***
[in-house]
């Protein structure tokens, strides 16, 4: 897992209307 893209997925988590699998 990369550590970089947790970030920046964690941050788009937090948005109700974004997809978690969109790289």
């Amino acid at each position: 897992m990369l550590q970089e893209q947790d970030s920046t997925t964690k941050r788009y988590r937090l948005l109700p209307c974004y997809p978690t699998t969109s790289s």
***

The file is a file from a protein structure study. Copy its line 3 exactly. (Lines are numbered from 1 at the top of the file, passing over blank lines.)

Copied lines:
């Amino acid at each position: 897992m990369l550590q970089e893209q947790d970030s920046t997925t964690k941050r788009y988590r937090l948005l109700p209307c974004y997809p978690t699998t969109s790289s």